Noise, pollution, and many people in a confined space: Life in a city can cause chronic stress. City dwellers are at a higher risk of psychiatric illnesses such as depression, anxiety disorders, and schizophrenia than country dwellers. Comparisons show higher activity levels in city dwellers’ than in country dwellers’ amygdala — a central nucleus in the brain that plays an important role in stress processing and reactions to danger. Which factors can have a protective influence? A research team led by psychologist Simone Kühn has examined which effects nature near people’s homes such as forest, urban green, or wasteland has on stress-processing brain regions such as the amygdala.  The researchers found a relationship between place of residence and brain health: those city dwellers living close to a forest were more likely to show indications of a physiologically healthy amygdala structure und were therefore presumably better able to cope with stress. This effect remained stable when differences in educational qualifications and income levels were controlled for. However, it was not possible to find an association between the examined brain regions and urban green, water, or wasteland. With these data, it is not possible to distinguish whether living close to a forest really has positive effects on the amygdala or whether people with a healthier amygdala might be more likely to select residential areas close to a forest. Based on present knowledge, however, the researchers regard the first explanation as more probable. Further longitudinal studies are necessary to accumulate evidence.

"Our study investigates the connection between urban planning features and brain health for the first time,“ says co-author Ulman Lindenberger, Director of the Center for Lifespan Psychology at the Max Planck Institute for Human Development. By 2050, almost 70 percent of the world population is expected to be living in cities. These results could therefore be very important for urban planning. In the near future, however, the observed association between the brain and closeness to forests would need to be confirmed in further studies and other cities", stated Ulman Lindenberger.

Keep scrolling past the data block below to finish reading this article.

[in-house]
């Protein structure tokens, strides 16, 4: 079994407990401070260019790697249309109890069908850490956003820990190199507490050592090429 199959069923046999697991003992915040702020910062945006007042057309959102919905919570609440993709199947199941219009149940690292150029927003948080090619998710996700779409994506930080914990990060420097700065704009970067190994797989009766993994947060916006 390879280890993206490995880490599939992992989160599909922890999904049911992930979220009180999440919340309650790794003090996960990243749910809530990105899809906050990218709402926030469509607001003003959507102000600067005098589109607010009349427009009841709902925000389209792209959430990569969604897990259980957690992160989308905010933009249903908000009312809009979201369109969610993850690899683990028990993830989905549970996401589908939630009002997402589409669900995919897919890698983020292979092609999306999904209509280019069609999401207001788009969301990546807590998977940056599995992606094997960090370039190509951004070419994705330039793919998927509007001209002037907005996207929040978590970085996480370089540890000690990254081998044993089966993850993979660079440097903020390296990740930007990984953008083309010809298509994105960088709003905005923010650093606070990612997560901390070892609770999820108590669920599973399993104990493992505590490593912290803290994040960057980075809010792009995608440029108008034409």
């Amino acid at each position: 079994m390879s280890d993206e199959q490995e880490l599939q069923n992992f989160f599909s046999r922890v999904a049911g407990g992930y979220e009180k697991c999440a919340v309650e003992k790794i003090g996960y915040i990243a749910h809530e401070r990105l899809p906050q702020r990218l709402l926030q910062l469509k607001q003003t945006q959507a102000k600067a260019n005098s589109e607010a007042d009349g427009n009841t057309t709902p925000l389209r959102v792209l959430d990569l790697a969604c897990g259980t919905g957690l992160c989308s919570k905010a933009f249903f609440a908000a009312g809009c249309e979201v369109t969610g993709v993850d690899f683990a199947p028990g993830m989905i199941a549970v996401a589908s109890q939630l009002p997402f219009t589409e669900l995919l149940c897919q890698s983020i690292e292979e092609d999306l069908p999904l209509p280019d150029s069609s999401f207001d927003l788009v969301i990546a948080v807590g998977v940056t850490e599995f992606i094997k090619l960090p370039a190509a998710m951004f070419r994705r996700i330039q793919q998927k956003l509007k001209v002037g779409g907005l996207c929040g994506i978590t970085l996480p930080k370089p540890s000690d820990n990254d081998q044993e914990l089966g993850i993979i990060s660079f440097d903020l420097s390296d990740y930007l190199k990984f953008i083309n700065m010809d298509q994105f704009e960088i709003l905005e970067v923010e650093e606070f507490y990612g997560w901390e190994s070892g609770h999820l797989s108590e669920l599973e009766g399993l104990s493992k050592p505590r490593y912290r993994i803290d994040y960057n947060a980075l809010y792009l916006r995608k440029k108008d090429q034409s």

Great tits may be adapting their beaks to birdfeeders - University of East Anglia

A British enthusiasm for feeding birds may have caused UK great tits to have evolved longer beaks than their European counterparts - according to a new study involving UEA researchers.

The findings, published in Science, identify for the first time the genetic differences between UK and Dutch great tits which researchers were then able to link to longer beaks in UK birds.

Using genetic and historical data, the research team also found that the differences in beak length had occurred within a relatively short time frame. This led them to speculate that there may be a link with the relatively recent practice of putting out food for garden birds.

Great tit (image: Lewis Spurgin, via UEA)Great tit (image: Lewis Spurgin, via UEA)

The findings are part of a long term study being carried out on populations of great tits in Wytham Woods, in the UK, and in Oosterhout and Veluwe, in the Netherlands. The team screened DNA from more than 3000 birds to search for genetic differences between the British and the Dutch populations. These differences indicate where natural selection might be at work.

Researchers at Oxford University have been studying the Wytham Woods great tit population in Oxfordshire for 70 years and so the team had access to a wealth of historical data which clearly showed that the British great tits’ beaks were getting longer over time. They were also able to access data from electronic tags fitted to some of the Wytham Woods birds, which enabled them to track how much time was spent at automated bird feeders.

“Between the 1970s and the present day, beak length has got longer among the British birds. That’s a really short time period in which to see this sort of difference emerging,” says Professor Jon Slate, of the Department of Animal and Plant Sciences at the University of Sheffield. “We now know that this increase in beak length, and the difference in beak length between birds in Britain and mainland Europe, is down to genes that have evolved by natural selection.”